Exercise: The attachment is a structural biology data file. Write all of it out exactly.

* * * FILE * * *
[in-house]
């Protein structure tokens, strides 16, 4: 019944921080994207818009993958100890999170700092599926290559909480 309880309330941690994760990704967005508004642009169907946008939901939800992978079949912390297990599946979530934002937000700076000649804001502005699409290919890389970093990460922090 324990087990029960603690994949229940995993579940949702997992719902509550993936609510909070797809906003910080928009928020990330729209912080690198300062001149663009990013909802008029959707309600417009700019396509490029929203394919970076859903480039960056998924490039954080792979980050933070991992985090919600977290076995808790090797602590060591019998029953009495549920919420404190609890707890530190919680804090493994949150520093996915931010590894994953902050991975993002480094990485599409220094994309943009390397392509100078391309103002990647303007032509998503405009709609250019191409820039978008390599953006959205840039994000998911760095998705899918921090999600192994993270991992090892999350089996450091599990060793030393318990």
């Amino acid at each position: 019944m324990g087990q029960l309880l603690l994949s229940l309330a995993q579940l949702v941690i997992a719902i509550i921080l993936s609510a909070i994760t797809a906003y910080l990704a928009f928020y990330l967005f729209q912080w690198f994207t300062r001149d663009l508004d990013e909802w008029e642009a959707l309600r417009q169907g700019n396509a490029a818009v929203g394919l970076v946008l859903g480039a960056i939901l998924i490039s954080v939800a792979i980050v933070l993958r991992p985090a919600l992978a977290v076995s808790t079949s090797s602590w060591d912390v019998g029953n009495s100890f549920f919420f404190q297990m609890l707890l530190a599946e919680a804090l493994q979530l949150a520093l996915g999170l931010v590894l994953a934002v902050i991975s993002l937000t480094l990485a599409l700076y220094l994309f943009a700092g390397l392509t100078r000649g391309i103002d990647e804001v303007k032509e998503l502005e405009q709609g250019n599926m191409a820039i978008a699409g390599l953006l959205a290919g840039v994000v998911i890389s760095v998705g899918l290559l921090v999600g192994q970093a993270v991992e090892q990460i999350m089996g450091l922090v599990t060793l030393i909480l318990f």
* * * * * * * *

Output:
[in-house]
């Protein structure tokens, strides 16, 4: 019944921080994207818009993958100890999170700092599926290559909480 309880309330941690994760990704967005508004642009169907946008939901939800992978079949912390297990599946979530934002937000700076000649804001502005699409290919890389970093990460922090 324990087990029960603690994949229940995993579940949702997992719902509550993936609510909070797809906003910080928009928020990330729209912080690198300062001149663009990013909802008029959707309600417009700019396509490029929203394919970076859903480039960056998924490039954080792979980050933070991992985090919600977290076995808790090797602590060591019998029953009495549920919420404190609890707890530190919680804090493994949150520093996915931010590894994953902050991975993002480094990485599409220094994309943009390397392509100078391309103002990647303007032509998503405009709609250019191409820039978008390599953006959205840039994000998911760095998705899918921090999600192994993270991992090892999350089996450091599990060793030393318990």
């Amino acid at each position: 019944m324990g087990q029960l309880l603690l994949s229940l309330a995993q579940l949702v941690i997992a719902i509550i921080l993936s609510a909070i994760t797809a906003y910080l990704a928009f928020y990330l967005f729209q912080w690198f994207t300062r001149d663009l508004d990013e909802w008029e642009a959707l309600r417009q169907g700019n396509a490029a818009v929203g394919l970076v946008l859903g480039a960056i939901l998924i490039s954080v939800a792979i980050v933070l993958r991992p985090a919600l992978a977290v076995s808790t079949s090797s602590w060591d912390v019998g029953n009495s100890f549920f919420f404190q297990m609890l707890l530190a599946e919680a804090l493994q979530l949150a520093l996915g999170l931010v590894l994953a934002v902050i991975s993002l937000t480094l990485a599409l700076y220094l994309f943009a700092g390397l392509t100078r000649g391309i103002d990647e804001v303007k032509e998503l502005e405009q709609g250019n599926m191409a820039i978008a699409g390599l953006l959205a290919g840039v994000v998911i890389s760095v998705g899918l290559l921090v999600g192994q970093a993270v991992e090892q990460i999350m089996g450091l922090v599990t060793l030393i909480l318990f």